Alberta’s NDP government implemented a price cap that came into effect on June 1, 2017; however, it is only recently that Alberta’s energy rates have climbed high enough to meet the cap. Now that the price cap is in effect, though, how is your energy bill going to be affected by the change?
What is the price cap all about?
The idea behind the implementation of the price cap is embedded in the NDP’s decision to reform Alberta’s electricity system. The government was looking for a way to protect Albertans from sudden price spikes and the uncertainty of energy so that the electricity system could better accommodate the Alberta families and businesses that are most vulnerable to the resource’s price volatility. As a result, a four-year cap on power prices was imposed in order to ensure Albertans wouldn’t have to pay more than 6.8 cents per kilowatt hour for electricity.
That price cap came into effect in June of 2017, but it has only had to be enforced recently as Alberta’s electricity rates have begun to climb beyond the limits of the cap.
What does this mean for Alberta’s families and businesses?
It means that, starting on June 1, 2017 and up until recently, if you are on a regulated rate option (RRO) energy plan, you’ve been paying market rates of under 6.8 cents per kWh; however, now that the market rates have exceeded 6.8 cents per kWh, you’re bill will be capped so that you are only charged the 6.8 cents per kWh. This will remain in place until May 31, 2021: until that date, you will continue to pay either the market rate or the cap rate of 6.8 cents per kWh—whichever is lower.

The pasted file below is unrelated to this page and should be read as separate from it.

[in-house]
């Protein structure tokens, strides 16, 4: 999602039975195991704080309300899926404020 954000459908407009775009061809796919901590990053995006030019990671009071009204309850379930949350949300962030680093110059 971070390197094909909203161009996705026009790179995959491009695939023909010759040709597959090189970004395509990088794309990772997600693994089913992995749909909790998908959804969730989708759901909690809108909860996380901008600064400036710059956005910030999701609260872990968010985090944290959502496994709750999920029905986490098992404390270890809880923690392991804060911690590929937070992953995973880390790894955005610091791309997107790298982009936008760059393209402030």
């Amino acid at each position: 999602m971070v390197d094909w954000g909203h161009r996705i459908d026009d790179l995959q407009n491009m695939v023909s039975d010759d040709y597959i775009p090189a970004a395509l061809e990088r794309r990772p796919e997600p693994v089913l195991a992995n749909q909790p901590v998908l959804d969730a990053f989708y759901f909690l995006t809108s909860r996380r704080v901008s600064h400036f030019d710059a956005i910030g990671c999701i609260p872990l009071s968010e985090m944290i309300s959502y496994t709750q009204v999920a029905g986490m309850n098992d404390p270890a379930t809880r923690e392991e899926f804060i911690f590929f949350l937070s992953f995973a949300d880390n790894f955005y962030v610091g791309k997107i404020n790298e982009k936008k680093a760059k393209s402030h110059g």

What does this mean for your most current bill?
If you are on an RRO plan, then you are already saving on your electricity bill. Right now, without the cap, the market electricity rate is 7.872 per kWh. How will this translate onto your April bill? Well, the typical Edmonton home uses an average of 600 kWh of power per month. Without the cap, your energy charge would amount to $47.23 based on that consumption at the current market rate. With your energy rate capped at 6.8 cents per kWh, your energy charges would compare at $40.80.
However, it is important to note that the cap only covers the energy charge; taxes, distribution charges, and transmission fees are not covered by the cap and will add to your bill (although the government has suggested that these fees will also be brought into consideration in future attempts to improve Alberta’s electricity system).
Does everyone benefit from these changes?
Another important point to note is that not everyone qualifies for the cap. Your rate is only protected if you are on an RRO energy plan, and your rate cap may vary slightly if you are a customer of a Rural Electrification Association. Additionally, businesses must not consume more than 250,000 kWh annually in order to qualify for the RRO, which means medium to large businesses are ineligible for the cap.